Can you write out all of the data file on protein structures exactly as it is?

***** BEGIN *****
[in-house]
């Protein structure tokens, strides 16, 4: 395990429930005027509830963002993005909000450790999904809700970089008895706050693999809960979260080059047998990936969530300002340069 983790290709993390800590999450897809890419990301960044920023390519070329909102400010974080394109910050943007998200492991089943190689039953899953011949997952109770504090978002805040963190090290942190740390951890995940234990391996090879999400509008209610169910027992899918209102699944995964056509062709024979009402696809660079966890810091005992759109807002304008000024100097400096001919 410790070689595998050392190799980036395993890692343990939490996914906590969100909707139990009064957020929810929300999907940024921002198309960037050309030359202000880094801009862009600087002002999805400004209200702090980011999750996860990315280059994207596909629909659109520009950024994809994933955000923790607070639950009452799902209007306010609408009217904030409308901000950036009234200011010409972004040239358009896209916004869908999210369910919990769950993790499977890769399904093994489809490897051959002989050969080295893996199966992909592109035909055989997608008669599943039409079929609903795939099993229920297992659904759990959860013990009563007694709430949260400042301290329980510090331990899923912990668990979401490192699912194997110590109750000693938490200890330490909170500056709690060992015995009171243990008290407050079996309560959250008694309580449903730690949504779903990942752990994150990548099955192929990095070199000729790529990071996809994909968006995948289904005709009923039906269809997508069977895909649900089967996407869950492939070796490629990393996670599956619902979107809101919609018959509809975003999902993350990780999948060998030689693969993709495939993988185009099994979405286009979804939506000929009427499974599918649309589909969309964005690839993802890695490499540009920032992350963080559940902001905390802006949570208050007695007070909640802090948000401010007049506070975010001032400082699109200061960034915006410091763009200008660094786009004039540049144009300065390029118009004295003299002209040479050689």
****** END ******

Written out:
[in-house]
């Protein structure tokens, strides 16, 4: 395990429930005027509830963002993005909000450790999904809700970089008895706050693999809960979260080059047998990936969530300002340069 983790290709993390800590999450897809890419990301960044920023390519070329909102400010974080394109910050943007998200492991089943190689039953899953011949997952109770504090978002805040963190090290942190740390951890995940234990391996090879999400509008209610169910027992899918209102699944995964056509062709024979009402696809660079966890810091005992759109807002304008000024100097400096001919 410790070689595998050392190799980036395993890692343990939490996914906590969100909707139990009064957020929810929300999907940024921002198309960037050309030359202000880094801009862009600087002002999805400004209200702090980011999750996860990315280059994207596909629909659109520009950024994809994933955000923790607070639950009452799902209007306010609408009217904030409308901000950036009234200011010409972004040239358009896209916004869908999210369910919990769950993790499977890769399904093994489809490897051959002989050969080295893996199966992909592109035909055989997608008669599943039409079929609903795939099993229920297992659904759990959860013990009563007694709430949260400042301290329980510090331990899923912990668990979401490192699912194997110590109750000693938490200890330490909170500056709690060992015995009171243990008290407050079996309560959250008694309580449903730690949504779903990942752990994150990548099955192929990095070199000729790529990071996809994909968006995948289904005709009923039906269809997508069977895909649900089967996407869950492939070796490629990393996670599956619902979107809101919609018959509809975003999902993350990780999948060998030689693969993709495939993988185009099994979405286009979804939506000929009427499974599918649309589909969309964005690839993802890695490499540009920032992350963080559940902001905390802006949570208050007695007070909640802090948000401010007049506070975010001032400082699109200061960034915006410091763009200008660094786009004039540049144009300065390029118009004295003299002209040479050689």